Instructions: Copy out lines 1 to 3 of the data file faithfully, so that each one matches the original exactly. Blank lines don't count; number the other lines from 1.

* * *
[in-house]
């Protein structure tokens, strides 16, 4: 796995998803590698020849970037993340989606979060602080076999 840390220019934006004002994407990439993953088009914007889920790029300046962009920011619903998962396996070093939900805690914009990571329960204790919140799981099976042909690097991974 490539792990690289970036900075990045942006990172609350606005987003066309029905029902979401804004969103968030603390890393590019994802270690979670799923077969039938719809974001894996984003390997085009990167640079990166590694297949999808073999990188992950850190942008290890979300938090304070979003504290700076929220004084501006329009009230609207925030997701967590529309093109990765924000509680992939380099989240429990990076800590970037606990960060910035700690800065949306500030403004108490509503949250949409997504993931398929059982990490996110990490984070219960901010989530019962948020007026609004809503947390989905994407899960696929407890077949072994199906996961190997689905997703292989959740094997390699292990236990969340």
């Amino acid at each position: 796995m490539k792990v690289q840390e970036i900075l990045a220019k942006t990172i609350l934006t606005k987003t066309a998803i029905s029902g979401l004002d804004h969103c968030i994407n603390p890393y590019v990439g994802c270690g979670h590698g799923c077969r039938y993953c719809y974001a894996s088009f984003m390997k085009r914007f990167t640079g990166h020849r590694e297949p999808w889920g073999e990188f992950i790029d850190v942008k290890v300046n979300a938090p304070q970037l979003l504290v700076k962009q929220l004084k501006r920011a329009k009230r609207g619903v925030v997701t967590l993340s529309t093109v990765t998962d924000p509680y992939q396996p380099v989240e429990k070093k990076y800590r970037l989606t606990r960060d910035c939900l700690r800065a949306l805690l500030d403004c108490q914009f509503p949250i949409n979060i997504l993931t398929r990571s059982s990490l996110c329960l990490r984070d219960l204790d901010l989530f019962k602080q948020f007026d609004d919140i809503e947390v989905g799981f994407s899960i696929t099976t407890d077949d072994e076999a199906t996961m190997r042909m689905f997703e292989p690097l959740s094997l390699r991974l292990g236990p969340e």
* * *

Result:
[in-house]
């Protein structure tokens, strides 16, 4: 796995998803590698020849970037993340989606979060602080076999 840390220019934006004002994407990439993953088009914007889920790029300046962009920011619903998962396996070093939900805690914009990571329960204790919140799981099976042909690097991974 490539792990690289970036900075990045942006990172609350606005987003066309029905029902979401804004969103968030603390890393590019994802270690979670799923077969039938719809974001894996984003390997085009990167640079990166590694297949999808073999990188992950850190942008290890979300938090304070979003504290700076929220004084501006329009009230609207925030997701967590529309093109990765924000509680992939380099989240429990990076800590970037606990960060910035700690800065949306500030403004108490509503949250949409997504993931398929059982990490996110990490984070219960901010989530019962948020007026609004809503947390989905994407899960696929407890077949072994199906996961190997689905997703292989959740094997390699292990236990969340």
């Amino acid at each position: 796995m490539k792990v690289q840390e970036i900075l990045a220019k942006t990172i609350l934006t606005k987003t066309a998803i029905s029902g979401l004002d804004h969103c968030i994407n603390p890393y590019v990439g994802c270690g979670h590698g799923c077969r039938y993953c719809y974001a894996s088009f984003m390997k085009r914007f990167t640079g990166h020849r590694e297949p999808w889920g073999e990188f992950i790029d850190v942008k290890v300046n979300a938090p304070q970037l979003l504290v700076k962009q929220l004084k501006r920011a329009k009230r609207g619903v925030v997701t967590l993340s529309t093109v990765t998962d924000p509680y992939q396996p380099v989240e429990k070093k990076y800590r970037l989606t606990r960060d910035c939900l700690r800065a949306l805690l500030d403004c108490q914009f509503p949250i949409n979060i997504l993931t398929r990571s059982s990490l996110c329960l990490r984070d219960l204790d901010l989530f019962k602080q948020f007026d609004d919140i809503e947390v989905g799981f994407s899960i696929t099976t407890d077949d072994e076999a199906t996961m190997r042909m689905f997703e292989p690097l959740s094997l390699r991974l292990g236990p969340e």